According to latest update from REALTORS Association of Maui, the short term rental bill has passed the PLanning Commission and will be discussed by the County Council in the near future.
While this is significant progress, particularly by comparison to what happened during the Tavares administration, there is still much work left to be done.
As of now, the neighborhoods of Launiupoko and Makila are still targeted as exceptions to this bill, whereby a large percentage of the available properties are condominiumized. We fail to understand why this particular exception, since lots in Launiupoko and Makila subdivisions are large lots, whereby the impact on the neighbors should be rather small.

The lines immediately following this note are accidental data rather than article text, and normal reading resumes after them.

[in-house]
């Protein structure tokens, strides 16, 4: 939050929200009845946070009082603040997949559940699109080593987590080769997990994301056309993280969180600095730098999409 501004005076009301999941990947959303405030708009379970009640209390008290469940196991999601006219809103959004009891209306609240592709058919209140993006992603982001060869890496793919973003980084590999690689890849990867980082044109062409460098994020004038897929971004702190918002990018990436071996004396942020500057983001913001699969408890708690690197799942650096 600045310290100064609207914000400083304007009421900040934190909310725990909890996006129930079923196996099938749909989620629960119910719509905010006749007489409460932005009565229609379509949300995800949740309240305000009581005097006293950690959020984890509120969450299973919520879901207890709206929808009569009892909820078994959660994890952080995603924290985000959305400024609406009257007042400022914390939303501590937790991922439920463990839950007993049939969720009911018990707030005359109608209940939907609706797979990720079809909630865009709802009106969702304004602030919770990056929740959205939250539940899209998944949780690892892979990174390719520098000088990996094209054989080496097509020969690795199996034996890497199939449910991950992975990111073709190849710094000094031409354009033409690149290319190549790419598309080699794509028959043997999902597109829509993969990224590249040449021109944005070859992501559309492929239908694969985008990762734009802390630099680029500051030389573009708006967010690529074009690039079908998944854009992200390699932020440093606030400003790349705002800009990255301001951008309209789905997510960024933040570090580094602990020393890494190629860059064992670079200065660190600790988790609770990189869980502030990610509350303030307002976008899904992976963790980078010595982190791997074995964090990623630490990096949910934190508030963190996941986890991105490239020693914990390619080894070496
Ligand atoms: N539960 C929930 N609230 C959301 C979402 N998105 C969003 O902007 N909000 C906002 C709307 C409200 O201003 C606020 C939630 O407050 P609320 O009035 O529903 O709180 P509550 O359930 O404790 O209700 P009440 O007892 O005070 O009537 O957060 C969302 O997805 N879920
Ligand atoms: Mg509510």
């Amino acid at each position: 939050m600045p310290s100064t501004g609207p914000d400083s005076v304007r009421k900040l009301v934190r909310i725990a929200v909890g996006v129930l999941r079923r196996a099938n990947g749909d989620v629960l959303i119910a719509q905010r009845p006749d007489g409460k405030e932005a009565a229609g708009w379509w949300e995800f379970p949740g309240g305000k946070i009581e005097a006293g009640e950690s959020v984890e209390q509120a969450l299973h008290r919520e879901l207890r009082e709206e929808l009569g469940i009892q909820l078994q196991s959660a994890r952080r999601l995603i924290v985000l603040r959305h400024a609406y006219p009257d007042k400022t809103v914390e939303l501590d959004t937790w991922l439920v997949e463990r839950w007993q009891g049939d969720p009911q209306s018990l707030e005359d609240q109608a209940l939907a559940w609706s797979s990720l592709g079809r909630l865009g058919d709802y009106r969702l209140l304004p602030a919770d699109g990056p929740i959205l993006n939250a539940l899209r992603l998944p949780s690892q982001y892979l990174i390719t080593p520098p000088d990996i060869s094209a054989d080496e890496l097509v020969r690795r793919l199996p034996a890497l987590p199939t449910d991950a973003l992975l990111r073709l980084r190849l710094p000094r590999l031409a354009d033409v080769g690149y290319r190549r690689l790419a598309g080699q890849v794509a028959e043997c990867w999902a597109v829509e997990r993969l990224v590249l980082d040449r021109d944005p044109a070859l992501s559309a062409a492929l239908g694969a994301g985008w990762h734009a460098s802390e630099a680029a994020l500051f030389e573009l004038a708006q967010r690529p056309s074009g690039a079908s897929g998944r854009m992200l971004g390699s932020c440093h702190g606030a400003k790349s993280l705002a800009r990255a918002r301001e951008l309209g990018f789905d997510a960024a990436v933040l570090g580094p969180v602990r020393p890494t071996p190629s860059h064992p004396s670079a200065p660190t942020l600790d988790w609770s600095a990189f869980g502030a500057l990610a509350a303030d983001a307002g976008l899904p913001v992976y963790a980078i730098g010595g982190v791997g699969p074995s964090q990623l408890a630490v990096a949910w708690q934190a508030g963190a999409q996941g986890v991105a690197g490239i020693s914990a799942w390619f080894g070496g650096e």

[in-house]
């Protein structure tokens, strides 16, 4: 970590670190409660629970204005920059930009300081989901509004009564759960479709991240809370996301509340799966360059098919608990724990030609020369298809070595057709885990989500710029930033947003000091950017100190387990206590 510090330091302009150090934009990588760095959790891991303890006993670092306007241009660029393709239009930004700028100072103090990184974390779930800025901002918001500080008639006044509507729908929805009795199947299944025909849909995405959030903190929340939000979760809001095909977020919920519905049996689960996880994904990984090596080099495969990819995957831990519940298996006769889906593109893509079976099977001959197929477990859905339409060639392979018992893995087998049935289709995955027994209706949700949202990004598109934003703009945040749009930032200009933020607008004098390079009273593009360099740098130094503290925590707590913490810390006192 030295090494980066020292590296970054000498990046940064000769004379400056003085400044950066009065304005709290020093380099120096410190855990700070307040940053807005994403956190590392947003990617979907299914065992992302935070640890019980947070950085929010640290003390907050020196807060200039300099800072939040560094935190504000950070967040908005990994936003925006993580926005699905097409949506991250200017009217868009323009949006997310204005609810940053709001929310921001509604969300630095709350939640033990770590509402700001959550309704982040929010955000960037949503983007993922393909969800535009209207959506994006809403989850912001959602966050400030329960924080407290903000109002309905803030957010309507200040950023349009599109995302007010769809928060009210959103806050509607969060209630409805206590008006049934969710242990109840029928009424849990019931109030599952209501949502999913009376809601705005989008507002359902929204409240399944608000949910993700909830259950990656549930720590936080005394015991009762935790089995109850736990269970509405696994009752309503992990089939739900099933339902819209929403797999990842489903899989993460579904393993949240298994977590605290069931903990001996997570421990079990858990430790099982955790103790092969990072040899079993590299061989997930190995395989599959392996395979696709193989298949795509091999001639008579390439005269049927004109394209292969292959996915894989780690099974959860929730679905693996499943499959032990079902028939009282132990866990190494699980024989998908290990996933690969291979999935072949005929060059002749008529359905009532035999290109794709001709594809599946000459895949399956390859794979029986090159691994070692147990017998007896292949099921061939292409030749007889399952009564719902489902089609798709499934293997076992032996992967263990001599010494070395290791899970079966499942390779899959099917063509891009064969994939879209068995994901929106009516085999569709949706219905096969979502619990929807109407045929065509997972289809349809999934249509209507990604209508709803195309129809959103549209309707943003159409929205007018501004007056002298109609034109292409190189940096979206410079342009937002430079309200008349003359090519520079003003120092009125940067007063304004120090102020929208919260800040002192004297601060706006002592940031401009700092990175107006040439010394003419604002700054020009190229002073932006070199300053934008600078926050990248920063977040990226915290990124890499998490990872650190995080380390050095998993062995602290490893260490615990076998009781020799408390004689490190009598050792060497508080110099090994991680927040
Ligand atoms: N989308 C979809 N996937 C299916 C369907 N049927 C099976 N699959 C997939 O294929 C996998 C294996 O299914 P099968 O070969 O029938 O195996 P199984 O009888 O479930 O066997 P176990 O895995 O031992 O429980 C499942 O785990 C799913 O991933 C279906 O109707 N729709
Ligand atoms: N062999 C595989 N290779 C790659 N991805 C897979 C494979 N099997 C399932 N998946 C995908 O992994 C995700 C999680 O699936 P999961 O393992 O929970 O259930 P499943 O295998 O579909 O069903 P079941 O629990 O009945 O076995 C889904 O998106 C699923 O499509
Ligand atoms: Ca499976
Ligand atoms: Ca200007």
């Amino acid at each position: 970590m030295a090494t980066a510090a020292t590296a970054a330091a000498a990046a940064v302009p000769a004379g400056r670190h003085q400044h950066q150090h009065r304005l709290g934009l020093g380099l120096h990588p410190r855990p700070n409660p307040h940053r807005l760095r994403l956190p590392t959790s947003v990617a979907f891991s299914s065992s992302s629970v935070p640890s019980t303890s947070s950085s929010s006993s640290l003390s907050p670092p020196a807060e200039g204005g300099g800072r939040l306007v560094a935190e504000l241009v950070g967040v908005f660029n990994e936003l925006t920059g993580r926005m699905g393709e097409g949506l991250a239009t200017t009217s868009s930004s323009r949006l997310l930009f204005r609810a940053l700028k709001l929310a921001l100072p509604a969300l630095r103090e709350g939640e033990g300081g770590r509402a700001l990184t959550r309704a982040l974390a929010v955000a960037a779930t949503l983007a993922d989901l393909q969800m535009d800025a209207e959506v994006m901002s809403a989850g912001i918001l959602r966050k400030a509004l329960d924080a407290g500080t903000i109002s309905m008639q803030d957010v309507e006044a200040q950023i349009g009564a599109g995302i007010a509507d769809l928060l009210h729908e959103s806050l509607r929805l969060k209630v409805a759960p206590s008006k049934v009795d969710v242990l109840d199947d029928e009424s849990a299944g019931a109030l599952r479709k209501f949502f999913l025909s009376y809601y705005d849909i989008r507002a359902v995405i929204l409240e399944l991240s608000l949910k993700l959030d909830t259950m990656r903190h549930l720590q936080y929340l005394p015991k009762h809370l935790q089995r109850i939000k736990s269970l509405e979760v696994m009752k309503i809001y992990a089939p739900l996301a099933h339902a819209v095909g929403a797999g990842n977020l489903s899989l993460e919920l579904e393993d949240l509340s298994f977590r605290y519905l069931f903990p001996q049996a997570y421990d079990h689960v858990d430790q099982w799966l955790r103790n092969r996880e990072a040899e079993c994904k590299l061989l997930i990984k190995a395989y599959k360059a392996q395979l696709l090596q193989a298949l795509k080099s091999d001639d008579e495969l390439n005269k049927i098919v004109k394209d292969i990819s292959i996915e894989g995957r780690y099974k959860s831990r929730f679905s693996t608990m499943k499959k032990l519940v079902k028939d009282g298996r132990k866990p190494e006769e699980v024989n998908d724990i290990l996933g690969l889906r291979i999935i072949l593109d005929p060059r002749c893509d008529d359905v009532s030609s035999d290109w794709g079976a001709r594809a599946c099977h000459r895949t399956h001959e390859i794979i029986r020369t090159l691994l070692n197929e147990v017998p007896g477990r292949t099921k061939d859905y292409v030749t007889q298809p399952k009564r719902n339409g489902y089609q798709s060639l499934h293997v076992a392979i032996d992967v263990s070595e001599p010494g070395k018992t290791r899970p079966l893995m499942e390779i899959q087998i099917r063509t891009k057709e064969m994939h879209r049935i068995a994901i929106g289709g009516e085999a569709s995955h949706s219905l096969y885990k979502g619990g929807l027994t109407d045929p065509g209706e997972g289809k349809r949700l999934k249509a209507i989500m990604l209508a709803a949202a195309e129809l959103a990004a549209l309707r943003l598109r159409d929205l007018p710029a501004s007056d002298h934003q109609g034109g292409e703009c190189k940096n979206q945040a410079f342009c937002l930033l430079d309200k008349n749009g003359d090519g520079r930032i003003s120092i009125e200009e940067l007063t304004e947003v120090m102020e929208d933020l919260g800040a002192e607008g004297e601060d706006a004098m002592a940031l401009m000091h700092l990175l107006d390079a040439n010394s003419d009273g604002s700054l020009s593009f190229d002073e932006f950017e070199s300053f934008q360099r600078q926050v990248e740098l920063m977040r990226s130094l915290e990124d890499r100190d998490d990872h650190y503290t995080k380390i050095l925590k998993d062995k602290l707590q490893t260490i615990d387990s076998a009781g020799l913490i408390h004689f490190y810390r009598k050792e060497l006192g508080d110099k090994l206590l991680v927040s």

And given the existing Conditions, Covenants and Restrictions in just about any neighborhood developed after 1986, chances are that the only properties that will be allowed to have legal vacation rentals ( after a permitting process) will be direct oceanfront properties.
The proponents of the bill, headed by Gladys Baisa, have decided to limit the number of avaialable permits to 88 to West Maui. Apparently, that would represent about 1% of the total housing inventory. One of the biggest arguments against permitting short term rentals in residential areas is that the affordable housing inventory would be decreasing. By limiting the number of permits issued in a certain area, our legislature mean to alleviate such fear. After all, it is the same people that need affordable housing that also vote in our elections, and not the mainland investors running vacation rentals in their high end property on Maui.
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